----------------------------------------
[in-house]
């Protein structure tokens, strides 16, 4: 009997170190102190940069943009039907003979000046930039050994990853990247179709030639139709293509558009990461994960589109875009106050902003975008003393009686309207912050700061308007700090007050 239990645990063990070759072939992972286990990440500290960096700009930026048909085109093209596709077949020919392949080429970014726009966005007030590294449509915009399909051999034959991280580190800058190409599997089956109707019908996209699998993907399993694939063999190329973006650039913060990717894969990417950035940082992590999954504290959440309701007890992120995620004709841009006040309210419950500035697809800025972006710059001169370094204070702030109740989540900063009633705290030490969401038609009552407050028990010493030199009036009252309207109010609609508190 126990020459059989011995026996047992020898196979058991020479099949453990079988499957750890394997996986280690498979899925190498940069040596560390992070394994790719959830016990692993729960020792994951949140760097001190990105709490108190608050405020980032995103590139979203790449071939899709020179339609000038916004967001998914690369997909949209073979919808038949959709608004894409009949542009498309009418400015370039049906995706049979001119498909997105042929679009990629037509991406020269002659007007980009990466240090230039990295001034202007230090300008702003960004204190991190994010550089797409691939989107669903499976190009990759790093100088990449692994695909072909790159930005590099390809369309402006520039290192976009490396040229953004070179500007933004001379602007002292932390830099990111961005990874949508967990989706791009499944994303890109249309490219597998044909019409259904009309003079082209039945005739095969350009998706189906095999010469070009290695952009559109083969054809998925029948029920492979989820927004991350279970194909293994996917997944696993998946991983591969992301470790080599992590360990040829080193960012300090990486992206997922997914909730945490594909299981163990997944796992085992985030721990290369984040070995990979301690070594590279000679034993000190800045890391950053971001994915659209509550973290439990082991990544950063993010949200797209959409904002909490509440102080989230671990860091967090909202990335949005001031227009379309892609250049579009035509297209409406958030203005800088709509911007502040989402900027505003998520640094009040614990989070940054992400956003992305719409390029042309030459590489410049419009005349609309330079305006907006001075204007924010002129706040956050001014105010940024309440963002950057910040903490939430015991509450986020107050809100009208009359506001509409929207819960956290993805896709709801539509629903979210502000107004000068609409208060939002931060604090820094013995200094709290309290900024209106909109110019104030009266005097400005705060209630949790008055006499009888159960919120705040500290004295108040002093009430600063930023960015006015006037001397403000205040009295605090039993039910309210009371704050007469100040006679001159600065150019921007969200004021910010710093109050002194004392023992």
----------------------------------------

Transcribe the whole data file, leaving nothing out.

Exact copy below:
[in-house]
């Protein structure tokens, strides 16, 4: 009997170190102190940069943009039907003979000046930039050994990853990247179709030639139709293509558009990461994960589109875009106050902003975008003393009686309207912050700061308007700090007050 239990645990063990070759072939992972286990990440500290960096700009930026048909085109093209596709077949020919392949080429970014726009966005007030590294449509915009399909051999034959991280580190800058190409599997089956109707019908996209699998993907399993694939063999190329973006650039913060990717894969990417950035940082992590999954504290959440309701007890992120995620004709841009006040309210419950500035697809800025972006710059001169370094204070702030109740989540900063009633705290030490969401038609009552407050028990010493030199009036009252309207109010609609508190 126990020459059989011995026996047992020898196979058991020479099949453990079988499957750890394997996986280690498979899925190498940069040596560390992070394994790719959830016990692993729960020792994951949140760097001190990105709490108190608050405020980032995103590139979203790449071939899709020179339609000038916004967001998914690369997909949209073979919808038949959709608004894409009949542009498309009418400015370039049906995706049979001119498909997105042929679009990629037509991406020269002659007007980009990466240090230039990295001034202007230090300008702003960004204190991190994010550089797409691939989107669903499976190009990759790093100088990449692994695909072909790159930005590099390809369309402006520039290192976009490396040229953004070179500007933004001379602007002292932390830099990111961005990874949508967990989706791009499944994303890109249309490219597998044909019409259904009309003079082209039945005739095969350009998706189906095999010469070009290695952009559109083969054809998925029948029920492979989820927004991350279970194909293994996917997944696993998946991983591969992301470790080599992590360990040829080193960012300090990486992206997922997914909730945490594909299981163990997944796992085992985030721990290369984040070995990979301690070594590279000679034993000190800045890391950053971001994915659209509550973290439990082991990544950063993010949200797209959409904002909490509440102080989230671990860091967090909202990335949005001031227009379309892609250049579009035509297209409406958030203005800088709509911007502040989402900027505003998520640094009040614990989070940054992400956003992305719409390029042309030459590489410049419009005349609309330079305006907006001075204007924010002129706040956050001014105010940024309440963002950057910040903490939430015991509450986020107050809100009208009359506001509409929207819960956290993805896709709801539509629903979210502000107004000068609409208060939002931060604090820094013995200094709290309290900024209106909109110019104030009266005097400005705060209630949790008055006499009888159960919120705040500290004295108040002093009430600063930023960015006015006037001397403000205040009295605090039993039910309210009371704050007469100040006679001159600065150019921007969200004021910010710093109050002194004392023992």